Break the rules
James Paterson liberates himself from the constraints of conventional composition…
Six compositions that break the normal ‘rules’ for landscape shots
When it comes to composing a landscape photo there are a multitude of rules we’re instructed to follow. There’s the rule of thirds, which states that we should place interesting objects on the ‘third’ lines within the frame. Then there’s the ‘foreground interest’ rule, which has us all scrambling around to find an attractive rock or plant to include in the foreground of our shot. We must also keep our horizons straight, eliminate ‘dead space’, and avoid placing our subject dead-centre.
Often, by following these rules we’ll end up with a great photo. But if we simply apply them by rote to every scene we come across, we run the risk that all of our images will start to look very similar, and probably very similar to other photographers’ shots as well. So here’s a challenge for you. Go out and look for six totally different compositions in one location. Look for unconventional angles, and manoeuvre your subject around the frame in interesting ways.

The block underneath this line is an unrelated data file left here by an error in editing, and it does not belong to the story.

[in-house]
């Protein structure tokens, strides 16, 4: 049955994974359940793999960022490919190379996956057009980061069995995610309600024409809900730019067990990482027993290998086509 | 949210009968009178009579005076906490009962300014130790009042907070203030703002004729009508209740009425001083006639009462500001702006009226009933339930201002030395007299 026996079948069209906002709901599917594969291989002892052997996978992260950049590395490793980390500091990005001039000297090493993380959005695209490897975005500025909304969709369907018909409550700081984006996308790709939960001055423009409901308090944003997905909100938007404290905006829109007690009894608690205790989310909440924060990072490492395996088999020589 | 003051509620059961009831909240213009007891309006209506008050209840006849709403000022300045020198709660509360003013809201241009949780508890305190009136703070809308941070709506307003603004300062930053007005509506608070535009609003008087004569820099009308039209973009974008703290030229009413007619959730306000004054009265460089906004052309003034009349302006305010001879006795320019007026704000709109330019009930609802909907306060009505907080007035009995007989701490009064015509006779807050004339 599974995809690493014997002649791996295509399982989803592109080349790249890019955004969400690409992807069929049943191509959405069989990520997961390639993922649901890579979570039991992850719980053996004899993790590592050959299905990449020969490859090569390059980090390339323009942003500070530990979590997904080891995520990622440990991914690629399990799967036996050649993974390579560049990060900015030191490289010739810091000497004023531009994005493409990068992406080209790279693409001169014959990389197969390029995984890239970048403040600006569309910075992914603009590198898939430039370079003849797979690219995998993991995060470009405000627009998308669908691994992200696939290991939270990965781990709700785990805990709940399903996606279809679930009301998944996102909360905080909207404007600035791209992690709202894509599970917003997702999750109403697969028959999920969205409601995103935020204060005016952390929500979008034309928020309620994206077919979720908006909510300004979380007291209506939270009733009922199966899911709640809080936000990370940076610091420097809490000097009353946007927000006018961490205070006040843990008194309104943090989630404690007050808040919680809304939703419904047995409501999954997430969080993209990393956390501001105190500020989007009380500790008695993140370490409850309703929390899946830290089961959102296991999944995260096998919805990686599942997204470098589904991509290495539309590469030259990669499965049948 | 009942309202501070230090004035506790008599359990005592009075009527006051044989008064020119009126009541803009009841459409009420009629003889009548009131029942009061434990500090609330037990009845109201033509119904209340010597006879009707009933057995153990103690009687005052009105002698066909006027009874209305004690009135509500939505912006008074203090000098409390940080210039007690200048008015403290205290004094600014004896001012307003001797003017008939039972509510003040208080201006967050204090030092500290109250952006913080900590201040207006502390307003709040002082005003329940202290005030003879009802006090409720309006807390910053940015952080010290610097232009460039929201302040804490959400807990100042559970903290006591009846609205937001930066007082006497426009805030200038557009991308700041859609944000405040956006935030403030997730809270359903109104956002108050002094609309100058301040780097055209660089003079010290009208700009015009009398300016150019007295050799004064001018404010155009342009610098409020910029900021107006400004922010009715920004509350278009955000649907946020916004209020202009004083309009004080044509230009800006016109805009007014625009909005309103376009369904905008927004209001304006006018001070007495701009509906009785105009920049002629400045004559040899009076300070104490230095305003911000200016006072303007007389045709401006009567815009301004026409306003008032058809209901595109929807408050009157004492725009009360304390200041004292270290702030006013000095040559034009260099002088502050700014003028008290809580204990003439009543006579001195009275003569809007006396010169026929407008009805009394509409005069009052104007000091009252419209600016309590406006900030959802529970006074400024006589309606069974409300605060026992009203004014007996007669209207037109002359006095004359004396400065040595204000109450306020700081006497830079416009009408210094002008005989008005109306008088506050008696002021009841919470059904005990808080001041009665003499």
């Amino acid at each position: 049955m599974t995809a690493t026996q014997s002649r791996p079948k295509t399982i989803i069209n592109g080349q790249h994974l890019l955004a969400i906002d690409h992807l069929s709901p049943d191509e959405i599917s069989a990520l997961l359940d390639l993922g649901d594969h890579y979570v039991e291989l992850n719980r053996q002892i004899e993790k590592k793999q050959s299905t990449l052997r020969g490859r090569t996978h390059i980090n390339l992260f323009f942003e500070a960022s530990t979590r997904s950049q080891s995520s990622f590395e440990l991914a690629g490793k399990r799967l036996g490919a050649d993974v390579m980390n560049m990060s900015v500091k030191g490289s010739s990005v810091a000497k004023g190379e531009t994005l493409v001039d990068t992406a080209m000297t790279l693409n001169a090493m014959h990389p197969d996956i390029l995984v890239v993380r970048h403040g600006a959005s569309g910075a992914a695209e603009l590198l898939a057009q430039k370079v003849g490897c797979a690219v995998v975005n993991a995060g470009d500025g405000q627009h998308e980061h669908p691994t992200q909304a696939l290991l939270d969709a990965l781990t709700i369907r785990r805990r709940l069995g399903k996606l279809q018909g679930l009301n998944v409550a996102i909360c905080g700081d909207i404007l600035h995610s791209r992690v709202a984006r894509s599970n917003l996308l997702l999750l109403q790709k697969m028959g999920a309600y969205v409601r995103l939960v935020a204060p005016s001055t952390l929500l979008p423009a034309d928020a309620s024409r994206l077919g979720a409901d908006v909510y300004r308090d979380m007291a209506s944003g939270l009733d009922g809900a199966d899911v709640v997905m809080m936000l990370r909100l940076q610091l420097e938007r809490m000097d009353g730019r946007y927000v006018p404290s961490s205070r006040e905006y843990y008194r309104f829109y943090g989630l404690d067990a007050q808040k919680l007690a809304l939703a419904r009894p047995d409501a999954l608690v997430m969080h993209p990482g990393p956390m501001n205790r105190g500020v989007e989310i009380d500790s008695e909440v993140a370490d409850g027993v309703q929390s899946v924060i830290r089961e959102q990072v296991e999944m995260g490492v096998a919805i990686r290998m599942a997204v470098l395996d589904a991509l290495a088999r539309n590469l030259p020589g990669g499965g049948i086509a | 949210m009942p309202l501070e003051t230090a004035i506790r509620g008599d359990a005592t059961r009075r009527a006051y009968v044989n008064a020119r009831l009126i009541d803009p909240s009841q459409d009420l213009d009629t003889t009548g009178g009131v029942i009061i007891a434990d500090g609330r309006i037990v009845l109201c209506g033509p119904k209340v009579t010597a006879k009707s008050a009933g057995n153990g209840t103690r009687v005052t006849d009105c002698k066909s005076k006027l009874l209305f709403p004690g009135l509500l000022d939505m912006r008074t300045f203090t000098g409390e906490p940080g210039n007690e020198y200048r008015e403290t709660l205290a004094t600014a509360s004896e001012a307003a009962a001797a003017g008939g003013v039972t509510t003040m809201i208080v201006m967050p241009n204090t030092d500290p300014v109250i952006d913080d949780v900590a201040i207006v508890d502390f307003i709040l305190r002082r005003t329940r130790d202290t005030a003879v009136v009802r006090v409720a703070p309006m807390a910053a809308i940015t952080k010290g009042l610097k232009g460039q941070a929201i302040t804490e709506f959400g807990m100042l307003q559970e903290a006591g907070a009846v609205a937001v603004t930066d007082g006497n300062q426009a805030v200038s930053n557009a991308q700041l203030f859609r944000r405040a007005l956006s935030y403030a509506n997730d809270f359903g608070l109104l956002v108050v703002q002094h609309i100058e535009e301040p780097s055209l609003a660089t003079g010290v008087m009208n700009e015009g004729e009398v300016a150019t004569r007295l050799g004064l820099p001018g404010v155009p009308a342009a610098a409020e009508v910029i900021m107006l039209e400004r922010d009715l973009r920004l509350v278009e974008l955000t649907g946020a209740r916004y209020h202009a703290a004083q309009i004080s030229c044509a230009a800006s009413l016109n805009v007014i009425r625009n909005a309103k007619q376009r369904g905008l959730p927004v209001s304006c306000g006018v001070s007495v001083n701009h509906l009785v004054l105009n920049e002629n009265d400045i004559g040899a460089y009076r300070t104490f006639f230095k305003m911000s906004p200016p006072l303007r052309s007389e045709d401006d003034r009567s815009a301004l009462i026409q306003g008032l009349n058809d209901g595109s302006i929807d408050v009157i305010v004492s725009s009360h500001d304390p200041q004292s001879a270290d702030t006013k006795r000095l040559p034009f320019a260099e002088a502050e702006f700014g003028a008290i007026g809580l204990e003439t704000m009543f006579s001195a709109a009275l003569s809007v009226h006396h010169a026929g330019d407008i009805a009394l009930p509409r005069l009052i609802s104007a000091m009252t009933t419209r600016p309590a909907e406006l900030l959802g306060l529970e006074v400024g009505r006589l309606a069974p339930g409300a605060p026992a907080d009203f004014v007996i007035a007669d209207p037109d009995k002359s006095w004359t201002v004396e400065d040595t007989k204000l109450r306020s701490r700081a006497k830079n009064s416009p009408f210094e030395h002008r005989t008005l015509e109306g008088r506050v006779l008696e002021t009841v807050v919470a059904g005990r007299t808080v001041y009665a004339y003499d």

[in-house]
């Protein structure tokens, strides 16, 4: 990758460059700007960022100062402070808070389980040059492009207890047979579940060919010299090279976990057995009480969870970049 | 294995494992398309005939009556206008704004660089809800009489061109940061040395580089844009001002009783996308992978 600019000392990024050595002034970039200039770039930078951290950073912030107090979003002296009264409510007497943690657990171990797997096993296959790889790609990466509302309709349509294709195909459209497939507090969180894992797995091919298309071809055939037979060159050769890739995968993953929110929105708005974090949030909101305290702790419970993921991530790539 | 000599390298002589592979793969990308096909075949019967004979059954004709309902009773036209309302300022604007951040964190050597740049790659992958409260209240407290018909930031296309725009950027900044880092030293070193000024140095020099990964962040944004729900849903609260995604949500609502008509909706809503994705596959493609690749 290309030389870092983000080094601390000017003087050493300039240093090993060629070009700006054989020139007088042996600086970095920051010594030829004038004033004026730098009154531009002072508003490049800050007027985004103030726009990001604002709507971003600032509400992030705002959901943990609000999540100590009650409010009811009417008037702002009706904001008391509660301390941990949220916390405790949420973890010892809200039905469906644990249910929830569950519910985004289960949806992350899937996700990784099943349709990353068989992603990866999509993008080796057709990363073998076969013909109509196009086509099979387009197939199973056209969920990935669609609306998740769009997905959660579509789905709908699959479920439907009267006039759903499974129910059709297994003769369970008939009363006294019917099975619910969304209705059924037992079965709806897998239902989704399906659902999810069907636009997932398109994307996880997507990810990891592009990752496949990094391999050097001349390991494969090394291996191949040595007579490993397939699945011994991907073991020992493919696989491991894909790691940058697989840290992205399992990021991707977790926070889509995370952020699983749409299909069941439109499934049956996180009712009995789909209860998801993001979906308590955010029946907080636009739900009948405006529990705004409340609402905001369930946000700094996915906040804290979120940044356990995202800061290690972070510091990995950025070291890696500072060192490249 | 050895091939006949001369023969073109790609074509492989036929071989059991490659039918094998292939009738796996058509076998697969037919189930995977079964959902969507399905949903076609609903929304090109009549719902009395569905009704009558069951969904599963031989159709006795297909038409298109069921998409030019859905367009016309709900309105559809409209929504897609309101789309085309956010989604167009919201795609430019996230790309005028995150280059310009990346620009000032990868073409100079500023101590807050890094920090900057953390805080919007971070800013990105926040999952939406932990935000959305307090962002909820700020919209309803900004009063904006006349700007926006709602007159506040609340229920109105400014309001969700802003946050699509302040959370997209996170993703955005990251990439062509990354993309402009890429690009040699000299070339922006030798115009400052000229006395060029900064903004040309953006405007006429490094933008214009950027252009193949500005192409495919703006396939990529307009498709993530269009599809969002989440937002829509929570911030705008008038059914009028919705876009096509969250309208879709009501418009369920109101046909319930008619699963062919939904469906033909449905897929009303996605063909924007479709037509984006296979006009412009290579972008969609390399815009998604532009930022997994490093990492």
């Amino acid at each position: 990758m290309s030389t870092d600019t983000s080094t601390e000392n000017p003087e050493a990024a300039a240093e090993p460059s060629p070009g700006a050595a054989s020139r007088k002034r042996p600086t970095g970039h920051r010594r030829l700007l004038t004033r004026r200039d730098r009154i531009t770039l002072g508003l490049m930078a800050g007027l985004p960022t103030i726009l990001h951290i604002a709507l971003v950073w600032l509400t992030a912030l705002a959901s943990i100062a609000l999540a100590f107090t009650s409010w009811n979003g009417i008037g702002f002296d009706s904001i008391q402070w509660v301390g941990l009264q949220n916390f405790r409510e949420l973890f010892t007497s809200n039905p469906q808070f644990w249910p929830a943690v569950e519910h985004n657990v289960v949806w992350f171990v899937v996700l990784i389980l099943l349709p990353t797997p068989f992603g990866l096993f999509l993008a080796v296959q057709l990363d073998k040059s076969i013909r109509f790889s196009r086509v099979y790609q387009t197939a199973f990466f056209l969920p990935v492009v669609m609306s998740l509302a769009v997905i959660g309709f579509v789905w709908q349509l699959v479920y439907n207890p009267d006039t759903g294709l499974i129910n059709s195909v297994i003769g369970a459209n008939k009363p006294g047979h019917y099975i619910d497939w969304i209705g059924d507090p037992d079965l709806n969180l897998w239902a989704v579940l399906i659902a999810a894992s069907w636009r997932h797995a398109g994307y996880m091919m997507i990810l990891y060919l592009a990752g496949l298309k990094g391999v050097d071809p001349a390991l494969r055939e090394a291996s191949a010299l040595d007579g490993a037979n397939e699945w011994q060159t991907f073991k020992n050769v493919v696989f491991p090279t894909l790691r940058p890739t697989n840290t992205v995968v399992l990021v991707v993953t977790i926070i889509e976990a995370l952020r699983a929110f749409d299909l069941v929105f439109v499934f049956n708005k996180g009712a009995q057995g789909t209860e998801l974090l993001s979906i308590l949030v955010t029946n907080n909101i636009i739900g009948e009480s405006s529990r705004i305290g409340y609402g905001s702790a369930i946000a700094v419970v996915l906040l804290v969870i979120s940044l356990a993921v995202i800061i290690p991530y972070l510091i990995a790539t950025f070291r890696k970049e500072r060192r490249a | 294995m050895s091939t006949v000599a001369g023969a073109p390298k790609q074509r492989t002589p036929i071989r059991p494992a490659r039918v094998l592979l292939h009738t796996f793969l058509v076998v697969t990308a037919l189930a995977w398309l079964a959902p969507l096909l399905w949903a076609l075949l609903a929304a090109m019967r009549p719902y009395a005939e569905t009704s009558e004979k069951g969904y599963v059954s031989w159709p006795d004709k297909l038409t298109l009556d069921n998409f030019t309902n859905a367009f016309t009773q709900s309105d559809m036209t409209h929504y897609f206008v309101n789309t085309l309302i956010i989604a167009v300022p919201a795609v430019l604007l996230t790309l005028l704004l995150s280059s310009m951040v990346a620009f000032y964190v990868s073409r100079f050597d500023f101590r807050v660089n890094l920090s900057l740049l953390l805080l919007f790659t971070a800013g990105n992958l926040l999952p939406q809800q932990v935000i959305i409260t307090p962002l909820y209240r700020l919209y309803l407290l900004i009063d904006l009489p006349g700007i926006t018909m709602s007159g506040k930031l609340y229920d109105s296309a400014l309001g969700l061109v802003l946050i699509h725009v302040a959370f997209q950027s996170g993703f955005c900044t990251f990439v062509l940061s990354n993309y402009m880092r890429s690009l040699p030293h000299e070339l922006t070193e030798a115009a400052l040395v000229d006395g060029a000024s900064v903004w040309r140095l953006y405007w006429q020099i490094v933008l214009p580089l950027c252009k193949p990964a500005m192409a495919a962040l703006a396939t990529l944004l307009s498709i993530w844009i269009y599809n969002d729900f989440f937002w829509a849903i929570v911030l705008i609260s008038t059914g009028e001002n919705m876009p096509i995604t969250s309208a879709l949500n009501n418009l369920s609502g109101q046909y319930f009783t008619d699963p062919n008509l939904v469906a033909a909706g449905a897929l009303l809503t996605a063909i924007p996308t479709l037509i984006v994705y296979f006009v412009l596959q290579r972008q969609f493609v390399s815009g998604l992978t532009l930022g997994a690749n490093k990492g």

It can be rather liberating to shoot what feels right for that particular location, in that light, at that moment, rather than squeezing the scene in front of you into a conventionally ‘good’ composition. It might lead to a killer shot or a complete dud, but one thing it certainly won’t lead to is a series of photographs that were pre-planned in your head before you even set eyes on the location.
We went to Strumble Lighthouse in Pembrokeshire on a mission to look for new and interesting angles at a popular photography spot. Here are the results, and a few suggestions to get you started on your own challenge. And remember, the only rule is: there are no rules!
Here’s a challenge for you. Go out and look for six totally different compositions in one location. Look for unconventional angles, and manoeuvre your subject around the frame